MUCH OF THE talk before this game was about how it felt more like a championship game than a league final. Before throw-in, certainly, neither team were trying to downplay this as just another game.
The finishing scoreline will no doubt hurt Kerry. In fact, you have to go back to 1934 to find a championship game where Dublin beat Kerry by such a wide margin.
However, stop the clock with five minutes of normal time remaining and it’s ‘just’ a three-point game. Dublin picked up 2-2 in the remaining minutes of the game to firmly cement their tag as All-Ireland favourites.
Control the controllable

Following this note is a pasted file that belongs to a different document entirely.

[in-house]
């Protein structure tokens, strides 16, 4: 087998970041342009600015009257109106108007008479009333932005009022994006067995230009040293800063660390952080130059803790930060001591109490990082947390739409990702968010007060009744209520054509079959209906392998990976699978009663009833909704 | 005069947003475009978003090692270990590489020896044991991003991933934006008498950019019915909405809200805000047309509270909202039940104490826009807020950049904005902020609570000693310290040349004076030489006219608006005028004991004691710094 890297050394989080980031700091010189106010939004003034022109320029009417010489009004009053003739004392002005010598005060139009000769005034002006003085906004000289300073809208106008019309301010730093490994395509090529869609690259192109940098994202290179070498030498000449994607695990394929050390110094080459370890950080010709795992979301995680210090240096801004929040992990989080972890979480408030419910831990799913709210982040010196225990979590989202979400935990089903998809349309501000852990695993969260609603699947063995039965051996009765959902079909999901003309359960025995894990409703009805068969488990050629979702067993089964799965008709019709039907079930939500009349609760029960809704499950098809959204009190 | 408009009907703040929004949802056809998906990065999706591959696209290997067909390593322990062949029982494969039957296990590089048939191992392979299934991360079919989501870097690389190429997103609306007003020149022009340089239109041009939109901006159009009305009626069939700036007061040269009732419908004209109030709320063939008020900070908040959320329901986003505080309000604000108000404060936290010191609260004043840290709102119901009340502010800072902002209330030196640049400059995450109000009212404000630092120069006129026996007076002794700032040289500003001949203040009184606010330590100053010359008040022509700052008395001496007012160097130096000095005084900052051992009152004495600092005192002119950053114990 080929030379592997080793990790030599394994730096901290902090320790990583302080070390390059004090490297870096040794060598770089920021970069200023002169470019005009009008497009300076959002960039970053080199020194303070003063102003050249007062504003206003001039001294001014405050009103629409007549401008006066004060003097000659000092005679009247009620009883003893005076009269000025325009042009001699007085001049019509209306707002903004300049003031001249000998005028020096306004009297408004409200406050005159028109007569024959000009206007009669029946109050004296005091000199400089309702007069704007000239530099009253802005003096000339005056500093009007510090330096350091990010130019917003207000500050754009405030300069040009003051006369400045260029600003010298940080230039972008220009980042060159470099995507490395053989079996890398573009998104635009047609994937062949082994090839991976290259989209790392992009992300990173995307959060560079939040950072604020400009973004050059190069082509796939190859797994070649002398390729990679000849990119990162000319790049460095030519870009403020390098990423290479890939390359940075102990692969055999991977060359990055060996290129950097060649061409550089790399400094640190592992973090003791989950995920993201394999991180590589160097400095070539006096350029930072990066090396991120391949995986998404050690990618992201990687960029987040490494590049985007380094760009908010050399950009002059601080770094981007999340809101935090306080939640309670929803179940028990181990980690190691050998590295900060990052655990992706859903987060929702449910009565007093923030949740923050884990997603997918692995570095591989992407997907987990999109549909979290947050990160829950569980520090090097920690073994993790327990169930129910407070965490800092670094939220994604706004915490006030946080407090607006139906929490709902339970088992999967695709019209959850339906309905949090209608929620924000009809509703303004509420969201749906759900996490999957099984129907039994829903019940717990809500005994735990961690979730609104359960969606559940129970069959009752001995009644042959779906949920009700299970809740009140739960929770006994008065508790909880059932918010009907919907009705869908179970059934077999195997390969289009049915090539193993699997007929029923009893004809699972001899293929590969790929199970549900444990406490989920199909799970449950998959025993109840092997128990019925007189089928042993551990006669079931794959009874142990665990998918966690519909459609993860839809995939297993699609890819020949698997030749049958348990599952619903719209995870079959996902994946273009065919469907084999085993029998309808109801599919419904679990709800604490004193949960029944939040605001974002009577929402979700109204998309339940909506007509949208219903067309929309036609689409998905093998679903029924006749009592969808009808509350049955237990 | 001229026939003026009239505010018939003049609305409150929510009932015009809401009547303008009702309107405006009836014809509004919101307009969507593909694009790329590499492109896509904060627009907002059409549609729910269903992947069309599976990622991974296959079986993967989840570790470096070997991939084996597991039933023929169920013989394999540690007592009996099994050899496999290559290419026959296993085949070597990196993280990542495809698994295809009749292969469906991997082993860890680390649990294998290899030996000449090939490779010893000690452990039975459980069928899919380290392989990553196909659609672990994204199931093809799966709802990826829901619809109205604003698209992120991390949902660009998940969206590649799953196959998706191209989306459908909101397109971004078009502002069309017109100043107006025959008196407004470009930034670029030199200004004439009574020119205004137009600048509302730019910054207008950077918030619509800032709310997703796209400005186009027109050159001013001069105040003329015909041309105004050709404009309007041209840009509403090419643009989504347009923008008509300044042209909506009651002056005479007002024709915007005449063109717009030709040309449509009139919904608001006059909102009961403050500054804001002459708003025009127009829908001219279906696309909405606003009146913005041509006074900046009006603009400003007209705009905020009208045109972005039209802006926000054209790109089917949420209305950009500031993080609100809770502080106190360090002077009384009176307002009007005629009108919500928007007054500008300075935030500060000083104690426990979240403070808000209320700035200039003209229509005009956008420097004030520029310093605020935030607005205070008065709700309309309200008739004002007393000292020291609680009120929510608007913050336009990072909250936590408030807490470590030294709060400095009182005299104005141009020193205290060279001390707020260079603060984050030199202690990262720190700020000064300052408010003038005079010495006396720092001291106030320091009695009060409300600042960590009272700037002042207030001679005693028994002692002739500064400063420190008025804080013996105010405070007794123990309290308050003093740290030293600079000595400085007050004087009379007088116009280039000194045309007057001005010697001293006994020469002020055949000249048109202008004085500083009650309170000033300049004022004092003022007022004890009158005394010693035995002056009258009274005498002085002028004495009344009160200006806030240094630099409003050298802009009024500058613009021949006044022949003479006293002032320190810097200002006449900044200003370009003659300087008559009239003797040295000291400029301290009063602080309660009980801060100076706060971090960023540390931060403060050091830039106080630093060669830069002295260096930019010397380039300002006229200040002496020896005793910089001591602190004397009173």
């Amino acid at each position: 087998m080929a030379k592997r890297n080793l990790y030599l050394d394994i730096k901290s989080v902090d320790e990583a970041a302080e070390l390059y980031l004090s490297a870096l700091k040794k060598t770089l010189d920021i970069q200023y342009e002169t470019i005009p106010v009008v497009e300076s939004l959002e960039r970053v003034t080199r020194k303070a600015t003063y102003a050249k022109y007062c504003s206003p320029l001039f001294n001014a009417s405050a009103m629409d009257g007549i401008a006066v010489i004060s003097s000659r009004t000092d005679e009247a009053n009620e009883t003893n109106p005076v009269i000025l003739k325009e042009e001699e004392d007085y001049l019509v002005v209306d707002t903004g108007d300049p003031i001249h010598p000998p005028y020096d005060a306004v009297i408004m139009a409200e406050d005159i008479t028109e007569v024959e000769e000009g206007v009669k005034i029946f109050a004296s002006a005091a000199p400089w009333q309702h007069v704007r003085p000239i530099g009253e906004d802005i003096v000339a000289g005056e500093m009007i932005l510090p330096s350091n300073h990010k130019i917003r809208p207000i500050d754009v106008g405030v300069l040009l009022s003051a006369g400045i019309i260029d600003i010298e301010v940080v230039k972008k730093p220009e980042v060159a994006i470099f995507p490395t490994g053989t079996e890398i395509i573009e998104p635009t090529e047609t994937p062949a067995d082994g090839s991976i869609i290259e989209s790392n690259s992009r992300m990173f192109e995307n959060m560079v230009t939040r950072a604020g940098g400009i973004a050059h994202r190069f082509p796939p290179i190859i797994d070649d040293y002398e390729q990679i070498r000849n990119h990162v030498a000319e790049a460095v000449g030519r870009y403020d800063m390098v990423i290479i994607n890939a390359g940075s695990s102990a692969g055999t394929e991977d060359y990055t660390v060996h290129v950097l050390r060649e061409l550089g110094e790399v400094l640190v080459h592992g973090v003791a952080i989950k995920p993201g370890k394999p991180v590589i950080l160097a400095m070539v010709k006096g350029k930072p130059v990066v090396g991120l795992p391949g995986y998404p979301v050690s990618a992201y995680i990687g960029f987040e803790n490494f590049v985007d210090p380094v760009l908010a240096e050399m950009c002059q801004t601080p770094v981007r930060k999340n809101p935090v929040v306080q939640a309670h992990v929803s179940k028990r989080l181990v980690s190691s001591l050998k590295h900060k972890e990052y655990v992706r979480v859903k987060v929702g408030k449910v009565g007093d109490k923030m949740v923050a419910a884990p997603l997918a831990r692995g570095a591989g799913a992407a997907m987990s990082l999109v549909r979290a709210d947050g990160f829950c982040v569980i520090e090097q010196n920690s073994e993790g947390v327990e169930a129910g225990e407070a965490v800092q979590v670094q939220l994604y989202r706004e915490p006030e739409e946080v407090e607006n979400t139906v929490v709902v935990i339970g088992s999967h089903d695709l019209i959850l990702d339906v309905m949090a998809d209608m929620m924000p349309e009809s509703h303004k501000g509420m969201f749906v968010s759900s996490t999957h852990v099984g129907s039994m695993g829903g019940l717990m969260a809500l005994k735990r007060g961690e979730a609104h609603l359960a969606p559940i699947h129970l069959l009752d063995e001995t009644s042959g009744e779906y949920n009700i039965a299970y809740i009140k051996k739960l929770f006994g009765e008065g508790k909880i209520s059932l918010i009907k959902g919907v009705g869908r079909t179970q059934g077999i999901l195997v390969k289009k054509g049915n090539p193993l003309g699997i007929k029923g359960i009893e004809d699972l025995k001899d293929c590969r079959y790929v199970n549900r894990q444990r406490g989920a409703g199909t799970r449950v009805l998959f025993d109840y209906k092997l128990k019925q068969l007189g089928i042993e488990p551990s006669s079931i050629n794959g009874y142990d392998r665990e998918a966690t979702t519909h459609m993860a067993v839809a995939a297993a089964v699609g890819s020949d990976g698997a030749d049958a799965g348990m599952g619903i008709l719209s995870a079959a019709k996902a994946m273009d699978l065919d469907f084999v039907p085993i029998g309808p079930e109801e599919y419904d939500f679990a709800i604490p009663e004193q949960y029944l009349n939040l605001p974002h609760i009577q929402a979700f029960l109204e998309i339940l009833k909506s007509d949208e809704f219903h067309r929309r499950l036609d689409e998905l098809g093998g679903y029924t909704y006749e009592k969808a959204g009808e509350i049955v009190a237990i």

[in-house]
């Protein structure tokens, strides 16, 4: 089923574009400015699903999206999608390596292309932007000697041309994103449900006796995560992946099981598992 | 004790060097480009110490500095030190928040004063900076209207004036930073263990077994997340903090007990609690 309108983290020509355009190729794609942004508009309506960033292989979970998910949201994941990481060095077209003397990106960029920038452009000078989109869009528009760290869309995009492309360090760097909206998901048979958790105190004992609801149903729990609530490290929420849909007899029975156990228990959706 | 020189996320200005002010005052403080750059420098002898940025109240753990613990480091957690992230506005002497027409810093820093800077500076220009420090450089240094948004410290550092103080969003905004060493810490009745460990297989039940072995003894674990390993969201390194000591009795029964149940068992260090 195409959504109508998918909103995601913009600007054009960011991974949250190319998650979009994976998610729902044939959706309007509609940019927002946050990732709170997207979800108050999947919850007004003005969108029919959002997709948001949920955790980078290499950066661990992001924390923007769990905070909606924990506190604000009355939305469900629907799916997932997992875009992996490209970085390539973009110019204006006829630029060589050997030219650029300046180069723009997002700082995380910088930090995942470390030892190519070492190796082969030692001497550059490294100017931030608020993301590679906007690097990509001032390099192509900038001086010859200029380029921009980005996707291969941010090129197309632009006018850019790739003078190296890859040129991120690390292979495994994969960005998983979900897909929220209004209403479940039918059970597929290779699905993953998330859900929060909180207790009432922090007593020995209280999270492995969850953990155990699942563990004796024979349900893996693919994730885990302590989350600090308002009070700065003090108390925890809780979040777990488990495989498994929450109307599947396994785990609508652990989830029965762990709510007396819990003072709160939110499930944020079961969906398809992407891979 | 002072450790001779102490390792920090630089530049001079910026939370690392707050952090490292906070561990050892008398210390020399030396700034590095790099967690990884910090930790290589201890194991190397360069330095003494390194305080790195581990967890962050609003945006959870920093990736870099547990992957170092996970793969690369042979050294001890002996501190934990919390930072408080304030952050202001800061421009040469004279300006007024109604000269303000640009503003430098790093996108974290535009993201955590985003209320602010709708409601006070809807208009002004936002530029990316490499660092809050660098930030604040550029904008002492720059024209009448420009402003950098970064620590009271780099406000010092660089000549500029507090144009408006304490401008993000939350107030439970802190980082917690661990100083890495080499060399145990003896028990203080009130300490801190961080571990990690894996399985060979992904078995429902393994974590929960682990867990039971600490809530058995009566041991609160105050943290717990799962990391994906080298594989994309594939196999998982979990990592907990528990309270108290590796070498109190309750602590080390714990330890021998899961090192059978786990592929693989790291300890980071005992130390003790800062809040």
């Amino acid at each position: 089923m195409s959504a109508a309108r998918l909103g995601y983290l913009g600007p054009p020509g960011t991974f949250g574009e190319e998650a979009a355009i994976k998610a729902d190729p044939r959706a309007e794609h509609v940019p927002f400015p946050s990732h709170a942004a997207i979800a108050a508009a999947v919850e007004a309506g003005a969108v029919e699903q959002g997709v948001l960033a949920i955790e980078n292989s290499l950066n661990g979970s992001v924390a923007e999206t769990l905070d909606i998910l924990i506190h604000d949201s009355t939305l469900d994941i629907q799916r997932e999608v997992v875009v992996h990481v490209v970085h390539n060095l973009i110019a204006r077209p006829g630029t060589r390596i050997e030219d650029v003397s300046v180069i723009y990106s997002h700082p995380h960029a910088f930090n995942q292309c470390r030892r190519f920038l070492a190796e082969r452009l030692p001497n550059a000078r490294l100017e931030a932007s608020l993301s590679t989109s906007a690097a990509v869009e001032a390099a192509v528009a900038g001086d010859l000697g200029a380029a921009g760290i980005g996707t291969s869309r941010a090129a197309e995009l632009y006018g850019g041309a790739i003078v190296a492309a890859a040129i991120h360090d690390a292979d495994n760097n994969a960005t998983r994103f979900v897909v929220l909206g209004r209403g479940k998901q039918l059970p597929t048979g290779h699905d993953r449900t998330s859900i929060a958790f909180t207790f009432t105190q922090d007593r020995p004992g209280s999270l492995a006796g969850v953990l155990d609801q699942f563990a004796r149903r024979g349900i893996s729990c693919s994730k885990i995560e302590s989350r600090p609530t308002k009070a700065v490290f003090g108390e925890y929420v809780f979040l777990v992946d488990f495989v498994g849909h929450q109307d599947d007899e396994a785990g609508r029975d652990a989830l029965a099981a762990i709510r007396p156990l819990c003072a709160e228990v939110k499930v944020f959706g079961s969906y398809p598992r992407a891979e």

Perhaps the post-match comments made by Eamonn Fitzmaurice about referee Eddie Kinsella and the number of frees Kieran Donaghy should have won is a bit of a smokescreen to take the limelight off his players, or perhaps not. Either way, there will be plenty for the Kerry players to digest in the video analysis room.
Dublin’s movement is sublime at times. Their players are always on the run, always trying to find or create space for each other. With Dublin, it is clear that there are no major shackles placed on the team.
In the following example it is Jonny Cooper, the corner-back, and Cian O’Sullivan, ‘the sweeper’, who are making the big runs forward.
To no great surprise, Dublin win their own kickout, but keep an eye on the three players highlighted and their respective markers as the play progresses.
Ciaran Kilkenny has just ghosted up the field; his marker, despite being level from the kickout, is now 15 metres behind him.